Last month, Facebook finally disclosed details of its much-hyped cryptocurrency, Libra. After generating an immense amount of chatter, the company announced that the digital currency, set to launch in 2020, will enable people to buy things or send money to others with almost zero fees.
Facebook plans to build its own wallet that will be integrated into WhatsApp, Facebook’s Messenger and its app. Cryptocurrencies have been in the fintech space for quite some time - over 1,600 cryptocurrencies are in circulation - but till date, Libra enjoys the largest financial backing amongst them.
Albeit the hype, what stood out were Facebook’s intentions regarding their users’ digital identities.
“An additional goal of the association is to develop and promote an open identity standard. We believe that decentralized and portable digital identity is a prerequisite to financial inclusion and competition,” the whitepaper highlighted.
In a digital environment where you don’t know if the person you’re interacting with is indeed who they claim to be, a large amount of data and personal information may be collected by businesses to verify the user’s true identity. In an attempt to guard themselves against fraud, the vast amount of users’ personal data may run the risk of identity theft and spying. One of the ways to tackle this problem is to enable the user with control over their data.
However, plans that target a self-sovereign identity are not underway yet, although the social media giant’s CEO Mark Zuckerberg said that he was exploring the option earlier this year.
The company is also considering a decentralized digital identity standard, but the disclosure made researchers wary of how open the digital identity standard would be.
“If more commerce happens, then more small businesses will sell more on and off platform, and they’ll want to buy more ads on the platform so it will be good for our ads business,” remarked David Marcus, Facebook’s VP of blockchain.
The bigger threat of muscling in on user’s data
When it launches, it will most likely be the first cryptocurrency wallet that would interact with over a billion people - largely because it's tied to Facebook's ecosystem. Tapping into their data through this will open a new channel for monetization. The tech company is largely driven by advertisements - with nearly $15 billion in ad revenue for their recent quarter, by harvesting and monetizing data.
With Libra, Facebook would have access to purchase data of its users. If the tech company were to monitor the transactions, it would learn exactly what people are buying and may tap into that information for monetization.
There would be several privacy concerns if the cryptocurrency ran on a public ledger like many others - including Bitcoin. A public ledger could expose the data, permitting an outsider to use pattern recognition technologies and artificial intelligence to identify the users making the transactions.
Lawmakers and regulators expressed mistrust of the company's new cryptocurrency plan, pointing out to the Facebook's pattern of failing to keep consumer data private and infringing on their privacy.
“Just five data points might be enough [for a company] to say, ‘I’m pretty sure that this identity that’s anonymized on the Libra ledger is Wayne Vaughan because he purchased something of this amount at this store at this time,’” explained Wayne Vaughan, co-founder of the Decentralized Identity Foundation.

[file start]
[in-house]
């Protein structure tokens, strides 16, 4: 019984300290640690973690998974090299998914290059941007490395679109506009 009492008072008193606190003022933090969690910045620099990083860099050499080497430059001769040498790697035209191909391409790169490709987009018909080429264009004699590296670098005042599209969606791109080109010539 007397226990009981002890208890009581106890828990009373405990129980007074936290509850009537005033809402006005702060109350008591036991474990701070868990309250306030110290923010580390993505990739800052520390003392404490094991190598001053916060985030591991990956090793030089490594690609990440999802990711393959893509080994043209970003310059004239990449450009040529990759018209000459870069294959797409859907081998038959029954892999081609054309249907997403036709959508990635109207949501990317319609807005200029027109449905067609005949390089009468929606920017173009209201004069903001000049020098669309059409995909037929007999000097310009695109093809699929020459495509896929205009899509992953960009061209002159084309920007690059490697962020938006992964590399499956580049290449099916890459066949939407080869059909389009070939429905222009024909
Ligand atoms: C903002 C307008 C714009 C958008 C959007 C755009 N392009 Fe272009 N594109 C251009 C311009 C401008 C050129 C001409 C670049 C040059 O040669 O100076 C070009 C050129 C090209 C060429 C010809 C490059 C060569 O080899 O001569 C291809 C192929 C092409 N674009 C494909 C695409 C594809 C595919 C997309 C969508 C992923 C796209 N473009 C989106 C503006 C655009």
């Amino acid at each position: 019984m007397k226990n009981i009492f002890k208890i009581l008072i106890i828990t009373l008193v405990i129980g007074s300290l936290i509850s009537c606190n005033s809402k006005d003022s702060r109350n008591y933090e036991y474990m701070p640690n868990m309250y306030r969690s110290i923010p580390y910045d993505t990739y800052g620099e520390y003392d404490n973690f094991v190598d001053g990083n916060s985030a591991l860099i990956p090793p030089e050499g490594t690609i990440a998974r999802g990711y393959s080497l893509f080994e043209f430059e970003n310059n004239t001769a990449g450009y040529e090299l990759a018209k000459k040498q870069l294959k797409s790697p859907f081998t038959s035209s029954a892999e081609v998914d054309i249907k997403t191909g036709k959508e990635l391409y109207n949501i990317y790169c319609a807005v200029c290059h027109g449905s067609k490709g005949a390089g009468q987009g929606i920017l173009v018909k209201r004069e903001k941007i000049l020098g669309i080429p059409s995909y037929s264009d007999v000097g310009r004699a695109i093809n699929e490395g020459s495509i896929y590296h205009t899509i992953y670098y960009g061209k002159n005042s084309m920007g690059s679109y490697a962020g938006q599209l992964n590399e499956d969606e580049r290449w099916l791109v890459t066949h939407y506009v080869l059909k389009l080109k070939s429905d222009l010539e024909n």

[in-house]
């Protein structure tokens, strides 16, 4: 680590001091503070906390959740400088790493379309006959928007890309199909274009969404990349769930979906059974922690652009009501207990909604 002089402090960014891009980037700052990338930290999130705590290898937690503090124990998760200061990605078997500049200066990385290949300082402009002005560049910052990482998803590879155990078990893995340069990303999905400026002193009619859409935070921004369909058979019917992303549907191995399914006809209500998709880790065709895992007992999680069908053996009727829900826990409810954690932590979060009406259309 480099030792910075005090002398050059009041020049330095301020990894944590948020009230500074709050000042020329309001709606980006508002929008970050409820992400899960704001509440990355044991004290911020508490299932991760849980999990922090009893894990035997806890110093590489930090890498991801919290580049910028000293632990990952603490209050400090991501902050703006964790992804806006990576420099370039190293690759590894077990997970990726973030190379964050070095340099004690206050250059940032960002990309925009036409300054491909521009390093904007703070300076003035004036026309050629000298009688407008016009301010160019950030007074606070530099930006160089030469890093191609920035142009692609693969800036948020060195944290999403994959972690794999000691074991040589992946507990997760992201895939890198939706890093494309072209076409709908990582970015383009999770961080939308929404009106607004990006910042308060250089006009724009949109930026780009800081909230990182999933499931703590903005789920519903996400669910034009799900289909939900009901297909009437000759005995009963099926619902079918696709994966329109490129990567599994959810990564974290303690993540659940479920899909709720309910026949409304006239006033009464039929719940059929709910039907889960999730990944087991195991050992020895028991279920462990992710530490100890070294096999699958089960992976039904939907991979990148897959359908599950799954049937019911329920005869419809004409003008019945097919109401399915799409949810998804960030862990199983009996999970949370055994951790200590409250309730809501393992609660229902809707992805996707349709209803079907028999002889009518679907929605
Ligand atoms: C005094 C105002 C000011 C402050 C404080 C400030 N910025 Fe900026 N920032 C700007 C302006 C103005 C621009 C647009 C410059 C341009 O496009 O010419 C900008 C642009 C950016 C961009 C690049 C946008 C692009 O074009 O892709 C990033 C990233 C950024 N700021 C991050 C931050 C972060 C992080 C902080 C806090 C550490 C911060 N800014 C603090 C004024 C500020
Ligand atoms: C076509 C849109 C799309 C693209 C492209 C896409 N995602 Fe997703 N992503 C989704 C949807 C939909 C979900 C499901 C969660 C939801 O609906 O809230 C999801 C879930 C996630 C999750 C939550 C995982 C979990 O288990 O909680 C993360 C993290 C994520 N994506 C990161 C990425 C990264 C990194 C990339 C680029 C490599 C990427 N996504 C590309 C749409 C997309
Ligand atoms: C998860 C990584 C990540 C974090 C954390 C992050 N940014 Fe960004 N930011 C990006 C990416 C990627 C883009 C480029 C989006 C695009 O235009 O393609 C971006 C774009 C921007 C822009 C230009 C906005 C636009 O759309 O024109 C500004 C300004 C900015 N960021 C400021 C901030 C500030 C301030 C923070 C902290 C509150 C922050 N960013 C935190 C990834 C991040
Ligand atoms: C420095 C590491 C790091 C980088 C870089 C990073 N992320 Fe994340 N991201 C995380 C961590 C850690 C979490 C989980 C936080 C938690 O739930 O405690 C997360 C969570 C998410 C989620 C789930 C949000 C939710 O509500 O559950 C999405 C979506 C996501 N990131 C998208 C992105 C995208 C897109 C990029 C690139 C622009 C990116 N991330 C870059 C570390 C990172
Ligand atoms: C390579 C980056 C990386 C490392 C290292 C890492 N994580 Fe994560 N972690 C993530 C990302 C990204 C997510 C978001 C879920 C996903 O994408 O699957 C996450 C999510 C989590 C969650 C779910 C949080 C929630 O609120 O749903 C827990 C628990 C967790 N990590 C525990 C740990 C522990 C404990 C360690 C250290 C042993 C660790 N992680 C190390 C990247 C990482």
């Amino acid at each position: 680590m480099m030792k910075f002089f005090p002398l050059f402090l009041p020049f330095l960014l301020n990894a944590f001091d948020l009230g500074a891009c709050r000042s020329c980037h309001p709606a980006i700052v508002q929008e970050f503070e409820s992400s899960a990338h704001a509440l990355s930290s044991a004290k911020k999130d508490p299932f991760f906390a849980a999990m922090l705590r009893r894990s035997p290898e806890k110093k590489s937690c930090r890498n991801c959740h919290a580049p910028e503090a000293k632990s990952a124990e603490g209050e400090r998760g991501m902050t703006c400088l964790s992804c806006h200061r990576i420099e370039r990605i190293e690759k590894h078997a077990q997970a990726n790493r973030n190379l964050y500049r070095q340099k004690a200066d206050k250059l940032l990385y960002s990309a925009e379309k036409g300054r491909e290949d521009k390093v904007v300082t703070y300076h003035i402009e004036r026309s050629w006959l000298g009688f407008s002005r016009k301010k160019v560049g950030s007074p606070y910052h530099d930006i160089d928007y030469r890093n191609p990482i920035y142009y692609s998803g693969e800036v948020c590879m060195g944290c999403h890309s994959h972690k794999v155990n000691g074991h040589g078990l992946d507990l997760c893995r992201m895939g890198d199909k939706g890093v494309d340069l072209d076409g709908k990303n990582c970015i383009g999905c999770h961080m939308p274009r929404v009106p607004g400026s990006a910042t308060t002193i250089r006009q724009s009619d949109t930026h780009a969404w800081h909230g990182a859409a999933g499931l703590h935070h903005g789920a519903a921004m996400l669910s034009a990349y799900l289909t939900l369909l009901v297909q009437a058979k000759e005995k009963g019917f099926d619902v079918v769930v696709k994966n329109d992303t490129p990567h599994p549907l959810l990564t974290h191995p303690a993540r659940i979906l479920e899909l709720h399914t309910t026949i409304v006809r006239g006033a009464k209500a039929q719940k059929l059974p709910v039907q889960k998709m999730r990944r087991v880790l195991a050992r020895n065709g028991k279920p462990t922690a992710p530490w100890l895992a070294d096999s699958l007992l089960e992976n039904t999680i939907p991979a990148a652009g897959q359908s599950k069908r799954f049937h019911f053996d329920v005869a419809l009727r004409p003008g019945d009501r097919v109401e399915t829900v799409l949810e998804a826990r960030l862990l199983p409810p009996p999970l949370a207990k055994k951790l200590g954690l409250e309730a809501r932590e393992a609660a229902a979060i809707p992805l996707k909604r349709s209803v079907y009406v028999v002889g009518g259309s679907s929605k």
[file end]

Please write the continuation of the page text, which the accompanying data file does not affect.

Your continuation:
“Now [the firm] can search the entire public ledger for a set of data for all the transactions that are associated with that identity,” he said. Libra may provide Facebook with the option to use the wallet to tap into financial services and advertise or sell products on the platform. It's a whole new business opportunity for Facebook.
Phil Windley from the Sovrin Foundation also highlighted that “decentralized” does not imply that the user has control over their data. It could mean that the user’s identity information will be spread across Libra’s blockchain.
“People often use decentralized as an unalloyed gilt and just assume that it means everything is going to be great. That could be what they are doing here – just using ‘decentralized’ as a synonym for ‘awesome,” he highlighted.
Days after Facebook disclosed plans of making Libra a payment solution, regulators called on the company to halt any further development until the authorities investigated its implications to the global financial system.
“If products and services like these are left improperly regulated and without sufficient oversight, they could pose systemic risks that endanger global financial stability,” Rep. Maxine Waters wrote in a letter to Facebook CEO Mark Zuckerberg. “These vulnerabilities could be exploited and obscured by bad actors, as other cryptocurrencies, exchanges and wallets have been in the past,” she said.
After the Federal Reserve and regulators raised serious concerns over Libra's financial stability, privacy and consumer protection, officials from other countries including Singapore have demanded a more thorough investigation of Facebook's proposal. Democrats have raised calls for Facebook to clean up its past and be very transparent before moving on to Libra and the Fed's Chairman said that Libra "cannot go forward" until Facebook examines the regulatory challenges it will face.
This makes us question if Facebook will succeed with their cryptocurrency plan and if we really need (or want) Facebook to rethink money.